The Missouri House passed a bill preventing discrimination based on a student's religious beliefs in schools by a margin of 131-16 on Tuesday.
Rep. Bob Burns, D-St. Louis, said in his experience as an educator this bill is unnecessary because there are already protections from the U.S. Constitution.
"I agree with what you're trying to say with the bill," Burns said. "You're trying to protect our school, and protect our religious freedoms and freedom of speech, but I believe those are already protected."
He said it is the teachers who are in the wrong if there is discrimination and not the school policies, and the students can appeal a teacher's decision.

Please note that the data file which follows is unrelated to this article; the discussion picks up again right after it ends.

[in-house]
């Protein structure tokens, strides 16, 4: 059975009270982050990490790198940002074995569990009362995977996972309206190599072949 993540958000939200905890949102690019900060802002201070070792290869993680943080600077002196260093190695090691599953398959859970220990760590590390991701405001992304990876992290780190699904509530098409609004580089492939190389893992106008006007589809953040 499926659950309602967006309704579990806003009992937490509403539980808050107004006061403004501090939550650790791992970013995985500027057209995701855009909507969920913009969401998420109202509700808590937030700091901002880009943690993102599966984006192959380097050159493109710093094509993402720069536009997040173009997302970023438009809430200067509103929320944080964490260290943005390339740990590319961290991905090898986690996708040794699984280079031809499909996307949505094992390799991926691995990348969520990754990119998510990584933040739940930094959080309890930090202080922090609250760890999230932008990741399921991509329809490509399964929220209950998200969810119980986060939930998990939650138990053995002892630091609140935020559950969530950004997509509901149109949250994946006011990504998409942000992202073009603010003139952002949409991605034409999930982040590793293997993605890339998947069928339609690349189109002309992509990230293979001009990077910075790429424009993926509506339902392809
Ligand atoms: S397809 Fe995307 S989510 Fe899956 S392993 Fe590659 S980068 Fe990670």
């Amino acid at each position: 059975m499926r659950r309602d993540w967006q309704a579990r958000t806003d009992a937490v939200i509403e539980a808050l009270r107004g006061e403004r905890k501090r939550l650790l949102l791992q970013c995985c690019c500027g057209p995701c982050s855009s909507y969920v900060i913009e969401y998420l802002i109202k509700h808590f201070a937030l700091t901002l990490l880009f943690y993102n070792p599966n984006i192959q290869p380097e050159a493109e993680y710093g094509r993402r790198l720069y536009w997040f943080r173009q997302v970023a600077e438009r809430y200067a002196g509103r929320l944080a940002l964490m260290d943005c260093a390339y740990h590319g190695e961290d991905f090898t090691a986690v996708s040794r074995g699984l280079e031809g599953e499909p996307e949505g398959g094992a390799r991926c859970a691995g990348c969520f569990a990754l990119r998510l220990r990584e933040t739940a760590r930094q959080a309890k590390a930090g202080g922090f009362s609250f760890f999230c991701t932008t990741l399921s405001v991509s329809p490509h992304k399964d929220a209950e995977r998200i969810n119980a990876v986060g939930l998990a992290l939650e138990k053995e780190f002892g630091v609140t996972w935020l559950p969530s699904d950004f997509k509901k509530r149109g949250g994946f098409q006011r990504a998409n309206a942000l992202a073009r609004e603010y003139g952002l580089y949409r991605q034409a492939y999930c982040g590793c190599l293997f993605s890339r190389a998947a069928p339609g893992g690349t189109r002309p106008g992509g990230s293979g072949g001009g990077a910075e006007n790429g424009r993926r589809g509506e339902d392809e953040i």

In response to the arguments that this bill is superfluous, Rep. Jeff Grisamore, R-Lee's Summit, said his children have experienced religious discrimination in school.
"I've had children of mine censured on religious expression on oral and written presentation," he said. "I've had a daughter told some years back that she can't even have a Bible in school."
Even though the bill did not specify any religion, the debate centered on Christianity.